9. I look at that data differently. It seems like if over 30 years, data is relatively stable – that systems are working as designed.

    Our education system is set up to be a system of winners and losers, and no system which picks winners and losers wants too many winners. I don’t think it was ever designed to ensure literacy. I also think that the very system is set up to not only pick winners and losers but also assign blame if anyone stops to ask, “Why aren’t more children literate?”. That was your response in this blog post…what had gone wrong to make so few literate? Was it the students? The parents? The teachers? But the system itself wasn’t really challenged. If it is the fault of the students, or the parents, or the teachers…well then the systems doesn’t need to be challenged or overhauled.

    At no point did you wonder (in this post) why we have the very system we have if literacy is the goal. Literacy is clearly not the goal of the system, or it would have been massively overhauled. And yet, education is very much the same as it ever was.

    As a whole, our education system tracks children at an exceptionally young age. We start the winner/loser picks early and most of the educational system is set up to ensure that those picked early will continue to maintain and even expand their educational advantages. Those left behind by the culling of tracking need to have incredible advocates to have even a fighting chance of getting educated through the current system (your stories of Ian’s experiences prove this out, especially since you have found your experience to mimic ever other special ed family’s). Tracking doesn’t correlate to increased literacy. And yet, it is ubiquitous.

    The system is set up to provide resources for some, not all. To triage those chosen and to let those who are more expensive, more time consuming, and even just less likely to complain fall by the wayside. It shouldn’t be a surprise when the system set up to withhold extra resources (if needed) works as it does.


    1. Plus, there are some areas where there are no resources for education and there isn’t a winner-track in that area. There’s an entire school district just down the road where the median household income is less than $20,000 and the schools were failing basically everybody. This went on for years before they closed the high school and sent them to somewhere with actual resources. The elementary school is still running.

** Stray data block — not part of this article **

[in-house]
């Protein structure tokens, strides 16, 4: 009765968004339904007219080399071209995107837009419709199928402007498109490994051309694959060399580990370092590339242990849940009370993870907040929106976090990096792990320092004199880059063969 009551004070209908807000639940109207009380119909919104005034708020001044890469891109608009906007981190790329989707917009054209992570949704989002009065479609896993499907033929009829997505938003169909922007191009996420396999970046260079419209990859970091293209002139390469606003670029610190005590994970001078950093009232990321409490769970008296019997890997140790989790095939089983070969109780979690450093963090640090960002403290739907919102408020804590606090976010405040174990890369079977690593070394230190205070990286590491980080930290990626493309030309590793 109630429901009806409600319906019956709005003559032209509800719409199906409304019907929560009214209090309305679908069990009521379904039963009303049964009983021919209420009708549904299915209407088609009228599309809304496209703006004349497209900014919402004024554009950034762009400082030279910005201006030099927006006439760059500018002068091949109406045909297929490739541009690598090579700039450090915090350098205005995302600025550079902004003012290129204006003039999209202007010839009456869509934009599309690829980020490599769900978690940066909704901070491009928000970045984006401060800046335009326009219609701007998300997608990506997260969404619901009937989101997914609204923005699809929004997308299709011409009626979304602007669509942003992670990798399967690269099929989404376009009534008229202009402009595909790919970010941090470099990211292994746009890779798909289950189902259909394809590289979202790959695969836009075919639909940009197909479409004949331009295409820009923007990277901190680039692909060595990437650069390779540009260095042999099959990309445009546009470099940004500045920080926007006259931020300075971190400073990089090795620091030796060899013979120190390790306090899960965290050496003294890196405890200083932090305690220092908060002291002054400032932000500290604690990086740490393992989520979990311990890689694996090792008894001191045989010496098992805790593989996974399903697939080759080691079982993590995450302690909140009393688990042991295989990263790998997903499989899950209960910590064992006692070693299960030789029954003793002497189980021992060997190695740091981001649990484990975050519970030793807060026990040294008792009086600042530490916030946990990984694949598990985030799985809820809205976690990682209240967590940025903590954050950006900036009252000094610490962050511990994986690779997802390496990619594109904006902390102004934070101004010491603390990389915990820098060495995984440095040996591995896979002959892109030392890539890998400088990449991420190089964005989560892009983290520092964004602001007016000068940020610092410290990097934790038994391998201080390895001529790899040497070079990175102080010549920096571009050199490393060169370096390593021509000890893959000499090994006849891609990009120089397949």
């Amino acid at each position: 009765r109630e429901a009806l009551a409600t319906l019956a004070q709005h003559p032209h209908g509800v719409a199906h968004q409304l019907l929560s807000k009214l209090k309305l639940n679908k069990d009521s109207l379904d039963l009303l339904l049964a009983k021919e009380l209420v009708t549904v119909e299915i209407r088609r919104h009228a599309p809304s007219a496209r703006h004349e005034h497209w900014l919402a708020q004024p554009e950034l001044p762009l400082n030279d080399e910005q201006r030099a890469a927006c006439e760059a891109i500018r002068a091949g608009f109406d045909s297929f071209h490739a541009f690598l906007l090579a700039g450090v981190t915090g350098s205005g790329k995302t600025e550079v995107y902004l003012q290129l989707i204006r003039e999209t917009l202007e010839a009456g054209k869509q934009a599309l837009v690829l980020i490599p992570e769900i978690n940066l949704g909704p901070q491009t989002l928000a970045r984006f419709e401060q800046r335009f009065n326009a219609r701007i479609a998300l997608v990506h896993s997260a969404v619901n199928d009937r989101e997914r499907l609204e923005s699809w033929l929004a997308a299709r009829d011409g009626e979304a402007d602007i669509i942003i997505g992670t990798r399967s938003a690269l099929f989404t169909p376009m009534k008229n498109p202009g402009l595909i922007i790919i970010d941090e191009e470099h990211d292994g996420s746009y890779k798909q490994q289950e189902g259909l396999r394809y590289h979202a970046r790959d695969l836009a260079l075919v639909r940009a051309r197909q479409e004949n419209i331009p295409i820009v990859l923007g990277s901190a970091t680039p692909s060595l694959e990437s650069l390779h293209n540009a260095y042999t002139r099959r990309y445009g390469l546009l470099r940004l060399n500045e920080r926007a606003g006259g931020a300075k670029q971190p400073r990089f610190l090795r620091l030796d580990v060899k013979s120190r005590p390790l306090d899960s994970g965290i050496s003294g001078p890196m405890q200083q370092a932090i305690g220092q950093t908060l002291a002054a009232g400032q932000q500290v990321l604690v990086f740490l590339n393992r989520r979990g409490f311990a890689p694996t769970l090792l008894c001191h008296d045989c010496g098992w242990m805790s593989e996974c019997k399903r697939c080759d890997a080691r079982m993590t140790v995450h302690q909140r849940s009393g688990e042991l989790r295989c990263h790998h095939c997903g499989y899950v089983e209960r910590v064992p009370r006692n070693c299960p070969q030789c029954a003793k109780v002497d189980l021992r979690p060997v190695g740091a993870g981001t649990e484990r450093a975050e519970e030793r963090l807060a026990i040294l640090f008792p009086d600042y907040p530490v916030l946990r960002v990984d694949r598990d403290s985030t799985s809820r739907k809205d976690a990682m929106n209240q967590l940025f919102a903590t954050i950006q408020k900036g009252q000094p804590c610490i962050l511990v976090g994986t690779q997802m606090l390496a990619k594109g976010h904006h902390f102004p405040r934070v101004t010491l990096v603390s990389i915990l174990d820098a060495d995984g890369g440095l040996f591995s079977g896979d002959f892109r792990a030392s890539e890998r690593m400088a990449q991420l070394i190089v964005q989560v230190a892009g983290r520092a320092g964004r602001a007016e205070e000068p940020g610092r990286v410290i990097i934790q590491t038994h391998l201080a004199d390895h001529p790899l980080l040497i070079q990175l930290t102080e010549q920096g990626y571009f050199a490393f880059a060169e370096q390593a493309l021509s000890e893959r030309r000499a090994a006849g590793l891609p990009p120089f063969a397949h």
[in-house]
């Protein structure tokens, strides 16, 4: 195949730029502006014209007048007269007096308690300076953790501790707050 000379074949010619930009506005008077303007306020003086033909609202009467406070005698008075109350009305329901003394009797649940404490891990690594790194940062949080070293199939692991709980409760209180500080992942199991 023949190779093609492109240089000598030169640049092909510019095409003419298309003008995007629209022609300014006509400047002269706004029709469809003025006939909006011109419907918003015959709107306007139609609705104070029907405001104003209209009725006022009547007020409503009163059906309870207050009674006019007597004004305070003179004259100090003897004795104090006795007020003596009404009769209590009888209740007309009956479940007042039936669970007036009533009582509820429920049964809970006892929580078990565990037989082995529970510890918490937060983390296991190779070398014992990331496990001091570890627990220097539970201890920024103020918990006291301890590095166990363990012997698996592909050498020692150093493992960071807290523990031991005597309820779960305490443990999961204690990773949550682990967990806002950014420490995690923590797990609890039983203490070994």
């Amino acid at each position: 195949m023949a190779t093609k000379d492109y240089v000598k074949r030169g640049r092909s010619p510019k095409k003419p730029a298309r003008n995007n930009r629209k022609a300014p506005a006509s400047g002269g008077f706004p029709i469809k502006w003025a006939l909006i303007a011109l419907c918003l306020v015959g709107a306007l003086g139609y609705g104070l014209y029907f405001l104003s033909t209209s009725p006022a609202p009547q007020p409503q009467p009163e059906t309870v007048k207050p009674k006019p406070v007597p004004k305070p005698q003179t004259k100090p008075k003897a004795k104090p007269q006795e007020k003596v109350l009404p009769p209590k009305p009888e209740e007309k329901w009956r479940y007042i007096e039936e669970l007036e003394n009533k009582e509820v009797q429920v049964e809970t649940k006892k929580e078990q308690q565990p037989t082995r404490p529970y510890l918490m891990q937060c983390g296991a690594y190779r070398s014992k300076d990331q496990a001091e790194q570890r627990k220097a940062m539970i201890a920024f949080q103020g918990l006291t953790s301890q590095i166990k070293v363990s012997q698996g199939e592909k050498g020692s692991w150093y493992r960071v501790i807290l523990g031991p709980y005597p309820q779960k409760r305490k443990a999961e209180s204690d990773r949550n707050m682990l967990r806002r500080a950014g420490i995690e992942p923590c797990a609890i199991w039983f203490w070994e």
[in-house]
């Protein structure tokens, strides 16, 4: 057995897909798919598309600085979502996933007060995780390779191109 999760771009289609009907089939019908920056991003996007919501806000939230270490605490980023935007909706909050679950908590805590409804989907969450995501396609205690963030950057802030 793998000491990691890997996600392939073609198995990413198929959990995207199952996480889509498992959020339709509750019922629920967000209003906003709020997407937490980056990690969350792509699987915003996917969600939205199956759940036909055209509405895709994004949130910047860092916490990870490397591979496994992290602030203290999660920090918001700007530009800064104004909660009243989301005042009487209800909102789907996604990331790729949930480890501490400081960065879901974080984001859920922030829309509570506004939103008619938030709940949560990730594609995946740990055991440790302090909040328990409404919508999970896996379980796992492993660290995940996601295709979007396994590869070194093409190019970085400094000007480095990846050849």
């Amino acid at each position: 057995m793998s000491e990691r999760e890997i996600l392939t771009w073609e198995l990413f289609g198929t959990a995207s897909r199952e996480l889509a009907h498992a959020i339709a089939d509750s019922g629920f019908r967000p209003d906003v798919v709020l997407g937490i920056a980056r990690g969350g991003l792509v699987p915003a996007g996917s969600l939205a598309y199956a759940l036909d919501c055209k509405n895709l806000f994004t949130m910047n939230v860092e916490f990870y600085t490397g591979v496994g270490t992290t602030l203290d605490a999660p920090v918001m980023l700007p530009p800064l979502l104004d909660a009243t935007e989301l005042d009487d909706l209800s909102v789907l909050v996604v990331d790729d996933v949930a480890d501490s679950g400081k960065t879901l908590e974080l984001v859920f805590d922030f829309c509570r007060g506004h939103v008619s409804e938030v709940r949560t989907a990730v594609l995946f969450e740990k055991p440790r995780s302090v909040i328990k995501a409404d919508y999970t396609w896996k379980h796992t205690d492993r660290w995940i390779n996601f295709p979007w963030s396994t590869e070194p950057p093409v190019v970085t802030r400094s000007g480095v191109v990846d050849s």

10. I think BJ has it—education just isn’t a priority in our culture. We don’t invest in it and it shows. Every member of The Jersey Shore is a millionaire and lots of teachers struggle to make ends meet. And it’s not just the money—being a teacher doesn’t carry a lot of respect, and those of us who excelled at school can also attest that being smart didn’t make you popular, quite the reverse actually.


  11. The concern about sending these students off to college unprepared is one I share, and it’s worse now that so many universities are struggling to keep enrollment steady. My regional state university has decided to become test-optional for students with GPAs above 3.3 – which means we will now admit some with ACT scores of 14 or 15 (lowest 20 percentile; and in our state everyone takes this test). Supposedly the ACT is not predictive of college retention. When some colleagues and I raised concerns about this – because perhaps someone who gets scores like this really can’t read or do math, despite diligent enough work to keep their grades up – we were accused by the provost of not wanting to “give students opportunities.” I’m afraid the admin is most concerned with giving students opportunities to pay us tuition and get our enrollment numbers up.

    Maybe this will be a good move, and of course I’d rather have students with a track record of working hard and showing up, which is (in some school systems) what gets you a high GPA. But it’s like that question: if two kids ran the bases with the same time, which one would you put on your baseball team, the one who has great form or the one with terrible form? And the answer is, the one with terrible form, because their time might improve as they become better trained or more disciplined. I hope I’m wrong and we don’t end up with a lot of students who work hard but can’t pass beyond remedial math or English.


    1. If it’s a state school with reasonable tuition, I don’t see the problem. UNL was required by law to take everybody with a ‘C’ average from a Nebraska high school who applied. What this meant was that very large numbers of people came in a flunked out. Mostly, this was because of drinking, but some tried their hearts out, including my freshman year roommate who was clearly incapable of doing college level work*. Still, he was only out $3,000 tuition plus living expenses.

      * He read less than a page a minute while reading a textbook with lots of pictures. I know because he asked me if I was skimming a book when I was reading for detail and then I started to pay attention to how often he turned the page.


  12. “only” out $3000? (Here it’s $5k/semester, plus housing/etc.) Do you know how much that means to someone in certain economic situations? And for nothing but an enormous sense of failure – getting energized to move away from home, going through all of the difficulties involved with that (I have two freshmen who can barely function, and I think there are more). And for what: so we can pretend we’re giving students a chance when we know they almost certainly will not benefit from it?


    1. I get that is a real chunk of money, but it isn’t like the payments will force them to delay life for 20 years. Also, I don’t understand how it is politically possible to say you can’t try when there is a huge subsidy. I think the high school teachers should have steered him somewhere else, but I have no idea if that happened and failed or they didn’t try. He eventually became an exterminator, which I know only because of my parents having a bad encounter with carpenter ants. We didn’t keep in touch, so I haven’t seen him since 1990. Plus, I know a couple of people who got in only because of open admissions and graduated.